The employees of Arkansas Highway and Transportation Department District 2 marked the second anniversary of a fallen colleague's death Monday by inspecting their equipment for potential problems and assessing individual readiness.
The employees of Arkansas Highway and Transportation Department District 2 marked the second anniversary of a fallen colleague’s death Monday by inspecting their equipment for potential problems and assessing individual readiness.
The men and women of the eight-county region served by District 2, headquartered on U.S. Highway 65 just south of Pine Bluff, took part in the second annual Safety Stand Down Day in honor of Anderson Williams, who died in a work-related accident June 2, 2011, on U.S. Highway 79 in Watson Chapel.
Williams, of McGehee, was working on an AHTD road resurfacing project when he was killed.
“It was two years ago that we were conducting a milling operation in Watson Chapel on Highway 79,” District 2 Engineer David Henning said Monday. “That was the first time in my career that I had had a co-worker lost in a manner such as that. As the first anniversary of his death neared last year I decided that we needed to do something to remember him and to bring safety to the forefront of our people’s minds.”
Henning said that he wanted to combine a tribute to Williams with a call to arms in the name of safety.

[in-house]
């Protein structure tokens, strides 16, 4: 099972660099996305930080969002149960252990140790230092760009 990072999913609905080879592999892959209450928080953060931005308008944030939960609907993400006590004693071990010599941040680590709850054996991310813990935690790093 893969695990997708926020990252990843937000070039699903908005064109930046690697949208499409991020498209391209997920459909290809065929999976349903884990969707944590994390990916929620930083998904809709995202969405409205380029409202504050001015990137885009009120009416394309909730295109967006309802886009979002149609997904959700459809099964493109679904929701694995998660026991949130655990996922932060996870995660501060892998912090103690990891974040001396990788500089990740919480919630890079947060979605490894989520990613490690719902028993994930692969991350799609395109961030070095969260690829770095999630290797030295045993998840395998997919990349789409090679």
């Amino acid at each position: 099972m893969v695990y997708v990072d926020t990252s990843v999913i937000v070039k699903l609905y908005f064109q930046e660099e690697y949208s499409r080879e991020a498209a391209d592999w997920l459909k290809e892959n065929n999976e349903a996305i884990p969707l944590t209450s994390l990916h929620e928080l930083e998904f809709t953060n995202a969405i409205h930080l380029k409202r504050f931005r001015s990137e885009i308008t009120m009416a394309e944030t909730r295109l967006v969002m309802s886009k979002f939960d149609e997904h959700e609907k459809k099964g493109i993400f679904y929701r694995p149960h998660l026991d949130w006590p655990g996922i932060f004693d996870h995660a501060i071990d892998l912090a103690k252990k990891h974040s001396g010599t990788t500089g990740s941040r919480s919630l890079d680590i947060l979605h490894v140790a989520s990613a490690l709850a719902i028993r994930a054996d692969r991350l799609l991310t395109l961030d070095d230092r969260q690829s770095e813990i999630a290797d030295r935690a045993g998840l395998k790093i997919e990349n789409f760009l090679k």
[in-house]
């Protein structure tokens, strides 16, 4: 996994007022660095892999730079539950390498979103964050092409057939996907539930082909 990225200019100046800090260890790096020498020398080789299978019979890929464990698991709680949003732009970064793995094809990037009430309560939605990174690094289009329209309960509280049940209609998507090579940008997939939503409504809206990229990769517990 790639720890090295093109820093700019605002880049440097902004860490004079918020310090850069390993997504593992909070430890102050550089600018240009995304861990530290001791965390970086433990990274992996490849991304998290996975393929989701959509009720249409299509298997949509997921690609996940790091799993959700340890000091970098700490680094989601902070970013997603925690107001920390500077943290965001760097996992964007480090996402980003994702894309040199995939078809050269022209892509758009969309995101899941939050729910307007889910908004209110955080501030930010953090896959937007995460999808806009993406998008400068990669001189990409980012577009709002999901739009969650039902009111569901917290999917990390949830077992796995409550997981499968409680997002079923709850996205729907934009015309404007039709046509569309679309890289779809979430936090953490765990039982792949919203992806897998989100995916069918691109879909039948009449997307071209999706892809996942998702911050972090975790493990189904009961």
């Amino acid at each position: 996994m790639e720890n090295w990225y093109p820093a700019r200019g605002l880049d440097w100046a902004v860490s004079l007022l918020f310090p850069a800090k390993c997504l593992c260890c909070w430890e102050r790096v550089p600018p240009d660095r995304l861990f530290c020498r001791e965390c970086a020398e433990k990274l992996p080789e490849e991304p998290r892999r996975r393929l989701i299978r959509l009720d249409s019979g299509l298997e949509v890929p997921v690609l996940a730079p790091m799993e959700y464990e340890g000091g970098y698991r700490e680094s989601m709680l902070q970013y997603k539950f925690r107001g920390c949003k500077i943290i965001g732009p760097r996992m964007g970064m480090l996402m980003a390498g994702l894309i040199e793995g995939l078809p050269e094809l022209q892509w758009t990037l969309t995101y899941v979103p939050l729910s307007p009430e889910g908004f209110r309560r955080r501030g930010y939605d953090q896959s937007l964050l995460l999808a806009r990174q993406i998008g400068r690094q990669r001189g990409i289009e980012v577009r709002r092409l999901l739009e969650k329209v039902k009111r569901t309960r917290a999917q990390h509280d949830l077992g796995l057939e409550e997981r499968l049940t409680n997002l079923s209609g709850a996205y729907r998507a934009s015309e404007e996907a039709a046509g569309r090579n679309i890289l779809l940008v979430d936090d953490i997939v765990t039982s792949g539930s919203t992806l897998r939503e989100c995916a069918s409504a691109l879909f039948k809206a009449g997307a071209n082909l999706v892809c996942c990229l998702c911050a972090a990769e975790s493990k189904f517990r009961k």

“We are in a very dangerous profession,” Henning said. “I wanted to take the opportunity to have a good re-emphasis on safety. Our operators needed to do equipment checks as part of the stand-down. Too often they are in a rush to get to a job site and don’t write down any deficiencies they find until later. We had them talk about heat-related illness and the warning signs to watch out for. In our shops we had them hold a safety meeting to emphasize the use of jack stands when lifting a vehicle and the use of lockouts with hydraulic equipment to prevent injury.”
Henning said that crews gave all their equipment a thorough inspection including all lights, backup alarms, seat belts and safety devices on vehicles.
“Distracted driving is much more prevalent now than in the past thanks to cell phones and texting,” Henning said. “I was at one of our job sites in Pine Bluff last year and I couldn’t believe how many motorists that passed us were either on the phone or texting. We had an accident on the Martha Mitchell Expressway last year where a chip truck plowed into the back of one of our moving lane closure trucks with the large flashing arrows on the back. The driver has still not been able to come back to work. The truck he was in is a complete wreck.”
Henning said that despite all of the department’s best efforts there is no way to guarantee safety on the job.
“We are just trying to make sure that all of our employees take the time to slow down and make safety a priority as opposed to it being something on the side or an afterthought,” Henning said.
Henning said the idea for a safety stand-down came from an earlier time in his life.
“I was a military brat,” Henning said. “My dad was in the Air Force for 20 years and stand-downs were a part of military life. Sometimes aircraft would be grounded for safety inspections and that process gave me the idea to transfer the concept to the AHTD.”